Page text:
Nyack Beach - Hook Mountain, Rockland Lake, The Hudson River

February 6, 2021

Distance: 6.4 Mi

Duration: 03:46:30

Elevation Gain: 1,115 Ft

Trail Map
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Searching AllTrails this morning led me to a gem of a park I wasn't aware of: Nyack Beach State Park. I was looking for a hike in the 6-10 mile range with moderate elevation gain to build up my winter hiking stamina. Hook Mountain and Nyack Beach delivered even more than I was expecting!

The temperature was hovering right around 40 degrees and a few days earlier, a storm dumped around 18" inches of snow over the region. Having never hiked for any length in snow before, I debated whether to wear my standard Vasque Breeze AT Mid GTX Hiking Boots or to upgrade to the Sorel Men's Alpha Trac Buckle Boots ($) collecting dust in my closet. I ended up sticking with the Vasque's because I was worried I would not have enough movement in the Sorel's with their super high cuff. I'm happy with the way the Vasque's performed. Despite trenching through deep snow and some patches of mud for almost 4 hours, my feet stayed warm and dry.

I set my GPS for Palmer Drive in Nyack, NY and pulled onto a quiet residential street. There were two other cars parked near the trailhead, which was easy to find given the tracks in the snow. Many of the reviews on AllTrails suggested doing the route counterclockwise, so I started out on the white blazed trail then took the left turn to pick up the teal blazed trail (sometimes referred to as the Long Trail). I wasn't sure what to expect given the recent snowfall, but this part of the trail was surprisingly well traveled and the snow packed down, leaving a clear path of the trail.

Almost immediately, I began seeing the Hudson River come into view off to my right (to the east) and the views just got better the farther I went. I gradually climbed about 400ft over the first mile to reach the top of Hook Mountain, with clear and unobstructed views in all directions: the Hudson River on one side and Rockland Lake on the other. It was a bit windy up there, but the vista made all of that fade away. I stopped for several minutes to take pictures and enjoy the quiet scenery around me.

After leaving Hook Mountain, the trail follows a ridge line above the Hudson River for about the next mile and change. I couldn't help but taking more photos along the way, each a slightly different angle of the river valley and shore line. Eventually, the trail descends into the interior area of the park, with views of Rockland Lake to the left (west) at times. There was clear foot traffic in this area, but the snow was a bit less packed so it was slow going, big steps with occasional sinking deep into the snow, which was approximately 6 inches deep. I saw one couple skiing through the area and another group with snow shoes. I may need to invest in snow shoes next, as they really would have helped on this section of the trail.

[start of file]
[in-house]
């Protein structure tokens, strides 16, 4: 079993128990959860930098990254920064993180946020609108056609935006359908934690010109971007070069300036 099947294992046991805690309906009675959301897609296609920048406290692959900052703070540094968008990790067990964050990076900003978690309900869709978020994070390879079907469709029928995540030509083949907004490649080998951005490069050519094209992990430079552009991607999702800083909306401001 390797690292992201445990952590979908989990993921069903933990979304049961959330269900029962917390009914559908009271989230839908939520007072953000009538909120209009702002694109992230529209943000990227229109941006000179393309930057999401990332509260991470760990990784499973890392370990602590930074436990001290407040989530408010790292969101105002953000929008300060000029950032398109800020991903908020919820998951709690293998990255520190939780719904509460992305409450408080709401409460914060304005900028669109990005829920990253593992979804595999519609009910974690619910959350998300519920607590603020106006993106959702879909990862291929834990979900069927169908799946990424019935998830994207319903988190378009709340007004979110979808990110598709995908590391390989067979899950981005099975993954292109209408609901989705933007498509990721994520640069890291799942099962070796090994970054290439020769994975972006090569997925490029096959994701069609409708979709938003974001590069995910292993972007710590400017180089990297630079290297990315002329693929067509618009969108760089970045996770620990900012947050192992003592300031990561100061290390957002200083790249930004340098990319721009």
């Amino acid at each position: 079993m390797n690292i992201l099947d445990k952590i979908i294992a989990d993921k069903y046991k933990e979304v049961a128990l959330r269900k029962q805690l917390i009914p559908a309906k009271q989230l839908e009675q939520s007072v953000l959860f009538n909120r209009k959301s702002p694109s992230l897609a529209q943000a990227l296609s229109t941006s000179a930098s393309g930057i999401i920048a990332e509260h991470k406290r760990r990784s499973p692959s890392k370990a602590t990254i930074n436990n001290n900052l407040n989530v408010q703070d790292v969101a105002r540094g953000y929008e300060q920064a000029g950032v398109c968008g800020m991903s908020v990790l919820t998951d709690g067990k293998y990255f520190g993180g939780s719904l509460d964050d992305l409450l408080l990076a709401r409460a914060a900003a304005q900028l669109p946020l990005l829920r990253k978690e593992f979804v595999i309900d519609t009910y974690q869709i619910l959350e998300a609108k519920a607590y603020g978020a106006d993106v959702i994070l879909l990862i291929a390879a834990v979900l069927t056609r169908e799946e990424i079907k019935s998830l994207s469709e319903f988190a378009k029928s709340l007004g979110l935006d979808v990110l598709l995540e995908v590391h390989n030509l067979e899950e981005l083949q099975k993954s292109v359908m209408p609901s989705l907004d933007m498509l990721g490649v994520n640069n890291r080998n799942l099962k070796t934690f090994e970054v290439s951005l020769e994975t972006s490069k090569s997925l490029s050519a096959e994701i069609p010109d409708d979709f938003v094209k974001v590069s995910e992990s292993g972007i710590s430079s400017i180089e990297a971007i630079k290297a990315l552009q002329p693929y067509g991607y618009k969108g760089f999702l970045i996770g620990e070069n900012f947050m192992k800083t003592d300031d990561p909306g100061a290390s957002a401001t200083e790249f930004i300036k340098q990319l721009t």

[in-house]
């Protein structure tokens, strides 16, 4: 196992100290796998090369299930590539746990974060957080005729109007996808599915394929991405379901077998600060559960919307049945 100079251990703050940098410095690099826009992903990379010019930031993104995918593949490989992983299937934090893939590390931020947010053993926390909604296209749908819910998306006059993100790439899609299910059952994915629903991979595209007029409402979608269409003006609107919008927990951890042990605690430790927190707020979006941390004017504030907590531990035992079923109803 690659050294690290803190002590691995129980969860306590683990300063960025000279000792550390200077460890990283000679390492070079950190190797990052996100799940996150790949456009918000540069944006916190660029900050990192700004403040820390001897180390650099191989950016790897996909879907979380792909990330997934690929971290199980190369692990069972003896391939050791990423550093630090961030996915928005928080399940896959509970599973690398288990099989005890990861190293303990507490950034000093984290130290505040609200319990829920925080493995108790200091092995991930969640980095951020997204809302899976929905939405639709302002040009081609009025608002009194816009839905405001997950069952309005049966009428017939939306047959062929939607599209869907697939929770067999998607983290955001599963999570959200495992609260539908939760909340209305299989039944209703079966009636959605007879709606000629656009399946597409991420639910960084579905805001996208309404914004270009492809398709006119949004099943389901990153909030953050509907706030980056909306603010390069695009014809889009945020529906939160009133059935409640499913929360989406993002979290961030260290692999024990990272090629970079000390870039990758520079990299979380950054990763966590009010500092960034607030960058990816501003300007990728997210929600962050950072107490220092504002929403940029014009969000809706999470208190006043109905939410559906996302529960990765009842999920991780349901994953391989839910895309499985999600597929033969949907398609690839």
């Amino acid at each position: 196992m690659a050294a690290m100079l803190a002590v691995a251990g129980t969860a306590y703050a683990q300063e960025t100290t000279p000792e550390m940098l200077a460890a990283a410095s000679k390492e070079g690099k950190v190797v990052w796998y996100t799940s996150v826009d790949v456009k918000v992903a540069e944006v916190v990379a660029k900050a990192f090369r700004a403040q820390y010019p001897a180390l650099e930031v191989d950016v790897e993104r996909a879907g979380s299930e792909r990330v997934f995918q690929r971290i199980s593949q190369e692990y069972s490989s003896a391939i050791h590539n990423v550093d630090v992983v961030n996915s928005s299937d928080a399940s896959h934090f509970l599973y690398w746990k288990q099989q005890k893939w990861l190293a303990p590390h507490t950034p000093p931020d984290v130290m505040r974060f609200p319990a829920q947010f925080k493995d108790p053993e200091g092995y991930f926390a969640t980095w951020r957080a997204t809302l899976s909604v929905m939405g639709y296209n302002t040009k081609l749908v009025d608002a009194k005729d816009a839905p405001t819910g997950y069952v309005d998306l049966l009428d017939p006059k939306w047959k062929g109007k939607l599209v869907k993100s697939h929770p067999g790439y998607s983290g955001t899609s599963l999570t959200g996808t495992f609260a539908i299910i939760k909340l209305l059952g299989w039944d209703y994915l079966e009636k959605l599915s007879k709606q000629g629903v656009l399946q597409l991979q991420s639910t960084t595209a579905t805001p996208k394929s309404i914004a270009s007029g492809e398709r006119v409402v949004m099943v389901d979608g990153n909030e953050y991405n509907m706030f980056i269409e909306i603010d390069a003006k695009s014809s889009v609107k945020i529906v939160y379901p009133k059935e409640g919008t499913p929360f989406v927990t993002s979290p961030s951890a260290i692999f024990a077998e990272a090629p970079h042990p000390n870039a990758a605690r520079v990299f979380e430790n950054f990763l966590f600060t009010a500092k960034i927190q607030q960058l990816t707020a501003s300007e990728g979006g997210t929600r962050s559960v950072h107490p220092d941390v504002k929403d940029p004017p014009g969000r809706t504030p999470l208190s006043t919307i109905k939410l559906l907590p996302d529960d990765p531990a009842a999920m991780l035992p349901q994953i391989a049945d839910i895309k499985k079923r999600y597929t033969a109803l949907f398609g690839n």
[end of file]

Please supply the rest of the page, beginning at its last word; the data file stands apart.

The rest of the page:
This mile of trail descends about from about 600 ft to sea level, where it connects with a parking lot on Landing Road. If had crossed Landing Road, the teal trail continues way far north along the Hudson River shore line, almost up to Haverstraw. I may come back to explore that trail on a future date, but I didn't have enough energy or daylight to attempt it this time.

I headed the short distance down Landing Road to where I saw on the map there was an unmarked cut through trail to the Haverstraw River Trail along the shore line. This trail was not well traveled. In fact, it looked like maybe one or two people had used the cut through recently, probably because it's a very steep decline of about 100 feet. I took my time, stepping gingerly with the heels of my boots and using my Black Diamond Alpine Carbon Cork Trekking Poles ($) to keep my balance. I made it down the hill without slipping and was immediately on the bank of the Hudson River.

I was able to go out onto the rocks of the shore line and get a bunch of really nice photos of the river from this angle. I sat on some driftwood to take a break, snack on a PROBAR Meal Bar ($) and refill my water reservoir. The soothing sound of water crashing against the shore line made it almost feel like a warm summer day on the beach.

That sound would continue for the 2 mile walk south along the river path. The snow here wasn't as deep and was packed down from recent activity, so I retracted my trekking poles and had a leisurely walk back to the entrance of the Hudson River Greenway Trail.

After leaving the park, the recommended route took me down a couple of residential streets. That was slightly disappointing, but after all I had experienced, it's such a small part of the hike that it's not too detracting from the experience. After turning onto N Midland Ave, I found the other end of the white blazed trail I started on and followed that back to my car. This is a unique trail wedged between several residential properties, complete with a couple small dogs announcing my presence on the trail.

This was an awesome hike with amazing views and I'm so happy I found it! I was a bit unprepared for how grueling snow hiking is. The extra effort involved in lifting my feet and legs higher in the deeper snow did a number on my thighs and glutes. I'll just be that much more ready for the next one!


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